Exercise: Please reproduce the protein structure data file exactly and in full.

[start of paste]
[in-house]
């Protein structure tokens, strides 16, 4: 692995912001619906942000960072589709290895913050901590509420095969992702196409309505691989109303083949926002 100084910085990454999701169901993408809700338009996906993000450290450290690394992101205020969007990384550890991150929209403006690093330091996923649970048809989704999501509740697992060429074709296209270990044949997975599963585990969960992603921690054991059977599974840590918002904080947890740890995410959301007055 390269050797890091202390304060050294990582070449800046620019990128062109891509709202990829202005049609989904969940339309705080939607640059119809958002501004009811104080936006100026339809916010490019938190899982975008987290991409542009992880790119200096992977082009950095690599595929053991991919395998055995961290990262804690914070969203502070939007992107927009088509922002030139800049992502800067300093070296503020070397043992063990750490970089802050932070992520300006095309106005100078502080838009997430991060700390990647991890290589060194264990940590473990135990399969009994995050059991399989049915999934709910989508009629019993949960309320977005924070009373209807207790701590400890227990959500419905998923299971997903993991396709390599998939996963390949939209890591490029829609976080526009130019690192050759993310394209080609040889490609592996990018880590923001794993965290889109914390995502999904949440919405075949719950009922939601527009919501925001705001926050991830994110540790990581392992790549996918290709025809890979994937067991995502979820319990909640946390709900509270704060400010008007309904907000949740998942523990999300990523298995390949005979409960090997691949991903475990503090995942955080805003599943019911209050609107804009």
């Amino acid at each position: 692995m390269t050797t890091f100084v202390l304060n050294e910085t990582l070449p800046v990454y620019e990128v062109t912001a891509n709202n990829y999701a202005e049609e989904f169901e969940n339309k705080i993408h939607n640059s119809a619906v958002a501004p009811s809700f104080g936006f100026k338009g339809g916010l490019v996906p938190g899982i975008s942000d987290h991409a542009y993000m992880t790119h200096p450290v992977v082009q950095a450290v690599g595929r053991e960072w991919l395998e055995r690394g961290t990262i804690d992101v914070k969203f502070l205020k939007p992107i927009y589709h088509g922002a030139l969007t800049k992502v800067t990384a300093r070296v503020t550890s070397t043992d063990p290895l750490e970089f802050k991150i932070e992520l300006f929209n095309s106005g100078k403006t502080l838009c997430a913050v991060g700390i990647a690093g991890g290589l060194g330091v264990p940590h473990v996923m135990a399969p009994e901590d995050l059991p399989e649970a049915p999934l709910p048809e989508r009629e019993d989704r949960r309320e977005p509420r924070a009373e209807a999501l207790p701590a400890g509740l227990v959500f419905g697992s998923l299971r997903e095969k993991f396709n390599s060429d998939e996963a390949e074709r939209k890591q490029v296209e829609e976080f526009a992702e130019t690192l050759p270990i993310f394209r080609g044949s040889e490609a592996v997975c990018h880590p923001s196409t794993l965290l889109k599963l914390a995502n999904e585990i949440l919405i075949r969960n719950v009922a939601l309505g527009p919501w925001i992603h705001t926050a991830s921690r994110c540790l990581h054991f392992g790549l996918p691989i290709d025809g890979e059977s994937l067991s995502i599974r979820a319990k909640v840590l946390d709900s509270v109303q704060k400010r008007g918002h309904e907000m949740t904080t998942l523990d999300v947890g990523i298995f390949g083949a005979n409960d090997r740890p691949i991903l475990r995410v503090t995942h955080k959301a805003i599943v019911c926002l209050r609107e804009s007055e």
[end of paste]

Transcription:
[in-house]
């Protein structure tokens, strides 16, 4: 692995912001619906942000960072589709290895913050901590509420095969992702196409309505691989109303083949926002 100084910085990454999701169901993408809700338009996906993000450290450290690394992101205020969007990384550890991150929209403006690093330091996923649970048809989704999501509740697992060429074709296209270990044949997975599963585990969960992603921690054991059977599974840590918002904080947890740890995410959301007055 390269050797890091202390304060050294990582070449800046620019990128062109891509709202990829202005049609989904969940339309705080939607640059119809958002501004009811104080936006100026339809916010490019938190899982975008987290991409542009992880790119200096992977082009950095690599595929053991991919395998055995961290990262804690914070969203502070939007992107927009088509922002030139800049992502800067300093070296503020070397043992063990750490970089802050932070992520300006095309106005100078502080838009997430991060700390990647991890290589060194264990940590473990135990399969009994995050059991399989049915999934709910989508009629019993949960309320977005924070009373209807207790701590400890227990959500419905998923299971997903993991396709390599998939996963390949939209890591490029829609976080526009130019690192050759993310394209080609040889490609592996990018880590923001794993965290889109914390995502999904949440919405075949719950009922939601527009919501925001705001926050991830994110540790990581392992790549996918290709025809890979994937067991995502979820319990909640946390709900509270704060400010008007309904907000949740998942523990999300990523298995390949005979409960090997691949991903475990503090995942955080805003599943019911209050609107804009």
């Amino acid at each position: 692995m390269t050797t890091f100084v202390l304060n050294e910085t990582l070449p800046v990454y620019e990128v062109t912001a891509n709202n990829y999701a202005e049609e989904f169901e969940n339309k705080i993408h939607n640059s119809a619906v958002a501004p009811s809700f104080g936006f100026k338009g339809g916010l490019v996906p938190g899982i975008s942000d987290h991409a542009y993000m992880t790119h200096p450290v992977v082009q950095a450290v690599g595929r053991e960072w991919l395998e055995r690394g961290t990262i804690d992101v914070k969203f502070l205020k939007p992107i927009y589709h088509g922002a030139l969007t800049k992502v800067t990384a300093r070296v503020t550890s070397t043992d063990p290895l750490e970089f802050k991150i932070e992520l300006f929209n095309s106005g100078k403006t502080l838009c997430a913050v991060g700390i990647a690093g991890g290589l060194g330091v264990p940590h473990v996923m135990a399969p009994e901590d995050l059991p399989e649970a049915p999934l709910p048809e989508r009629e019993d989704r949960r309320e977005p509420r924070a009373e209807a999501l207790p701590a400890g509740l227990v959500f419905g697992s998923l299971r997903e095969k993991f396709n390599s060429d998939e996963a390949e074709r939209k890591q490029v296209e829609e976080f526009a992702e130019t690192l050759p270990i993310f394209r080609g044949s040889e490609a592996v997975c990018h880590p923001s196409t794993l965290l889109k599963l914390a995502n999904e585990i949440l919405i075949r969960n719950v009922a939601l309505g527009p919501w925001i992603h705001t926050a991830s921690r994110c540790l990581h054991f392992g790549l996918p691989i290709d025809g890979e059977s994937l067991s995502i599974r979820a319990k909640v840590l946390d709900s509270v109303q704060k400010r008007g918002h309904e907000m949740t904080t998942l523990d999300v947890g990523i298995f390949g083949a005979n409960d090997r740890p691949i991903l475990r995410v503090t995942h955080k959301a805003i599943v019911c926002l209050r609107e804009s007055e």